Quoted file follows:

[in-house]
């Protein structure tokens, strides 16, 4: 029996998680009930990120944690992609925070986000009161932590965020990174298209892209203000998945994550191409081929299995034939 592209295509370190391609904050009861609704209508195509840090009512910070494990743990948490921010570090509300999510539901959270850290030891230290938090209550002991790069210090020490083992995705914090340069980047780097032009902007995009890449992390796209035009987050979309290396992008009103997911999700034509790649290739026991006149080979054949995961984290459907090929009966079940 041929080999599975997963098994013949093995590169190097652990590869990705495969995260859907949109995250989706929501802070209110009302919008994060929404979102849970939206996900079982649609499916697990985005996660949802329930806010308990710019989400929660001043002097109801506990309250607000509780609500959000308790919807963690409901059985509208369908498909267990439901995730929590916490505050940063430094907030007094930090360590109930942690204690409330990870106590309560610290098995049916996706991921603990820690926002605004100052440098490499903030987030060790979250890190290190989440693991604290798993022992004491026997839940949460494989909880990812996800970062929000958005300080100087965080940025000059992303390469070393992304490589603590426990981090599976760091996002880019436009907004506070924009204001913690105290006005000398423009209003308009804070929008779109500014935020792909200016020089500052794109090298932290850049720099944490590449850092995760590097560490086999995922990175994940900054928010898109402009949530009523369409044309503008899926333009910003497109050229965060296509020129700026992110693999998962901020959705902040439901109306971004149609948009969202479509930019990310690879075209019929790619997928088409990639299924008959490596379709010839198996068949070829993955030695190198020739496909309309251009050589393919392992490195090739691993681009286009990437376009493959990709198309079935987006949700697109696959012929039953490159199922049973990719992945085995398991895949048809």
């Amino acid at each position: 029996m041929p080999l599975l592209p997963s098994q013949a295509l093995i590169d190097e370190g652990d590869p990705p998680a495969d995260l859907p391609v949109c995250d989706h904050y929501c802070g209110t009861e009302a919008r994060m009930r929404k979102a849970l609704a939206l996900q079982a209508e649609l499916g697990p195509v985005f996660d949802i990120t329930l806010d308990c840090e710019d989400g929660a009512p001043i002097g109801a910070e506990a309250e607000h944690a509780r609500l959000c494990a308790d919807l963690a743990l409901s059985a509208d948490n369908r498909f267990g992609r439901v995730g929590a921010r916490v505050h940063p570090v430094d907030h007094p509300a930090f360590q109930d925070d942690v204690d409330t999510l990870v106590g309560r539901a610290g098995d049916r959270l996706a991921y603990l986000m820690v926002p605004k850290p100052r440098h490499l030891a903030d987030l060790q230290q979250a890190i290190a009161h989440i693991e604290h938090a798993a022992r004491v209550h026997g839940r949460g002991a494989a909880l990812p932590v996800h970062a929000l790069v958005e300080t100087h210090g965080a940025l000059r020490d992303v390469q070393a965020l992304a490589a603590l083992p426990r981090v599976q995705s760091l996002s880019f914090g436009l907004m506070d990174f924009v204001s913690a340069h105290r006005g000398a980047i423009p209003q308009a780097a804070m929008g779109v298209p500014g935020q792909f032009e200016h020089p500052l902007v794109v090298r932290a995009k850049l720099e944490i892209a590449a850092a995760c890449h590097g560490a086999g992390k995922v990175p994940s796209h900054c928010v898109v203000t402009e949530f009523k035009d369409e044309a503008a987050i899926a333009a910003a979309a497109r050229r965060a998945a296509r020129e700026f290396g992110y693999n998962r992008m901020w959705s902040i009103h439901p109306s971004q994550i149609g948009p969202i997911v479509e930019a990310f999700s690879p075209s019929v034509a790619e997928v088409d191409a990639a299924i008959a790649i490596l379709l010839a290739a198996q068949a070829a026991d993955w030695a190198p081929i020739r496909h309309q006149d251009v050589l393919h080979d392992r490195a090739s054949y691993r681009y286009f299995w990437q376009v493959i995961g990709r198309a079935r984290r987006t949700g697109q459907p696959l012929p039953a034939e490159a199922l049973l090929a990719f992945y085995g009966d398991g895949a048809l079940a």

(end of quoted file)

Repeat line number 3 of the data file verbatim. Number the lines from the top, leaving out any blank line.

């Amino acid at each position: 029996m041929p080999l599975l592209p997963s098994q013949a295509l093995i590169d190097e370190g652990d590869p990705p998680a495969d995260l859907p391609v949109c995250d989706h904050y929501c802070g209110t009861e009302a919008r994060m009930r929404k979102a849970l609704a939206l996900q079982a209508e649609l499916g697990p195509v985005f996660d949802i990120t329930l806010d308990c840090e710019d989400g929660a009512p001043i002097g109801a910070e506990a309250e607000h944690a509780r609500l959000c494990a308790d919807l963690a743990l409901s059985a509208d948490n369908r498909f267990g992609r439901v995730g929590a921010r916490v505050h940063p570090v430094d907030h007094p509300a930090f360590q109930d925070d942690v204690d409330t999510l990870v106590g309560r539901a610290g098995d049916r959270l996706a991921y603990l986000m820690v926002p605004k850290p100052r440098h490499l030891a903030d987030l060790q230290q979250a890190i290190a009161h989440i693991e604290h938090a798993a022992r004491v209550h026997g839940r949460g002991a494989a909880l990812p932590v996800h970062a929000l790069v958005e300080t100087h210090g965080a940025l000059r020490d992303v390469q070393a965020l992304a490589a603590l083992p426990r981090v599976q995705s760091l996002s880019f914090g436009l907004m506070d990174f924009v204001s913690a340069h105290r006005g000398a980047i423009p209003q308009a780097a804070m929008g779109v298209p500014g935020q792909f032009e200016h020089p500052l902007v794109v090298r932290a995009k850049l720099e944490i892209a590449a850092a995760c890449h590097g560490a086999g992390k995922v990175p994940s796209h900054c928010v898109v203000t402009e949530f009523k035009d369409e044309a503008a987050i899926a333009a910003a979309a497109r050229r965060a998945a296509r020129e700026f290396g992110y693999n998962r992008m901020w959705s902040i009103h439901p109306s971004q994550i149609g948009p969202i997911v479509e930019a990310f999700s690879p075209s019929v034509a790619e997928v088409d191409a990639a299924i008959a790649i490596l379709l010839a290739a198996q068949a070829a026991d993955w030695a190198p081929i020739r496909h309309q006149d251009v050589l393919h080979d392992r490195a090739s054949y691993r681009y286009f299995w990437q376009v493959i995961g990709r198309a079935r984290r987006t949700g697109q459907p696959l012929p039953a034939e490159a199922l049973l090929a990719f992945y085995g009966d398991g895949a048809l079940a």